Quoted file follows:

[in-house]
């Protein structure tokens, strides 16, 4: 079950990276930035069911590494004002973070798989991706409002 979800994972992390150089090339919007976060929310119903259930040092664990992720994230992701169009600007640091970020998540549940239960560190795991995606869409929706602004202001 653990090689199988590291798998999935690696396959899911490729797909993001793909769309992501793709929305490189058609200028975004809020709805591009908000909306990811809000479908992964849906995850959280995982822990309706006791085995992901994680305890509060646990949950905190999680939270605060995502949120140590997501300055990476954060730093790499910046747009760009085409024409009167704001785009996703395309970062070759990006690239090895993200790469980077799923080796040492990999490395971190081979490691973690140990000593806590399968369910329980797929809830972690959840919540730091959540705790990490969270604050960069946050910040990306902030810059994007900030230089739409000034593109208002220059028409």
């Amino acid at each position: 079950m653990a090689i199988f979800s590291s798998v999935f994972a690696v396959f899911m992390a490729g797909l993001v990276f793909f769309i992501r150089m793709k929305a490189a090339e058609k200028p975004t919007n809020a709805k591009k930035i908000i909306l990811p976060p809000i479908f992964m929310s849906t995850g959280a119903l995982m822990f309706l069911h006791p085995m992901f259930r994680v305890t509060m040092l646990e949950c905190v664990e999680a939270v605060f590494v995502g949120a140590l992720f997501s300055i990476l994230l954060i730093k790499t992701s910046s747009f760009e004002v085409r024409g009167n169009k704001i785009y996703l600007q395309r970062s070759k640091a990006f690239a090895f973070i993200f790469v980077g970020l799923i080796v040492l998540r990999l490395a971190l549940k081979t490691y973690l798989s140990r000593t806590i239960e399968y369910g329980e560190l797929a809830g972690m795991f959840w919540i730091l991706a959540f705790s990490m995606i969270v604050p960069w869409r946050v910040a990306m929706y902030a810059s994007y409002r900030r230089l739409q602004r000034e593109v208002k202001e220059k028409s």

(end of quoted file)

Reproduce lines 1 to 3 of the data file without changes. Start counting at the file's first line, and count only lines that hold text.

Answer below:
[in-house]
């Protein structure tokens, strides 16, 4: 079950990276930035069911590494004002973070798989991706409002 979800994972992390150089090339919007976060929310119903259930040092664990992720994230992701169009600007640091970020998540549940239960560190795991995606869409929706602004202001 653990090689199988590291798998999935690696396959899911490729797909993001793909769309992501793709929305490189058609200028975004809020709805591009908000909306990811809000479908992964849906995850959280995982822990309706006791085995992901994680305890509060646990949950905190999680939270605060995502949120140590997501300055990476954060730093790499910046747009760009085409024409009167704001785009996703395309970062070759990006690239090895993200790469980077799923080796040492990999490395971190081979490691973690140990000593806590399968369910329980797929809830972690959840919540730091959540705790990490969270604050960069946050910040990306902030810059994007900030230089739409000034593109208002220059028409």
């Amino acid at each position: 079950m653990a090689i199988f979800s590291s798998v999935f994972a690696v396959f899911m992390a490729g797909l993001v990276f793909f769309i992501r150089m793709k929305a490189a090339e058609k200028p975004t919007n809020a709805k591009k930035i908000i909306l990811p976060p809000i479908f992964m929310s849906t995850g959280a119903l995982m822990f309706l069911h006791p085995m992901f259930r994680v305890t509060m040092l646990e949950c905190v664990e999680a939270v605060f590494v995502g949120a140590l992720f997501s300055i990476l994230l954060i730093k790499t992701s910046s747009f760009e004002v085409r024409g009167n169009k704001i785009y996703l600007q395309r970062s070759k640091a990006f690239a090895f973070i993200f790469v980077g970020l799923i080796v040492l998540r990999l490395a971190l549940k081979t490691y973690l798989s140990r000593t806590i239960e399968y369910g329980e560190l797929a809830g972690m795991f959840w919540i730091l991706a959540f705790s990490m995606i969270v604050p960069w869409r946050v910040a990306m929706y902030a810059s994007y409002r900030r230089l739409q602004r000034e593109v208002k202001e220059k028409s």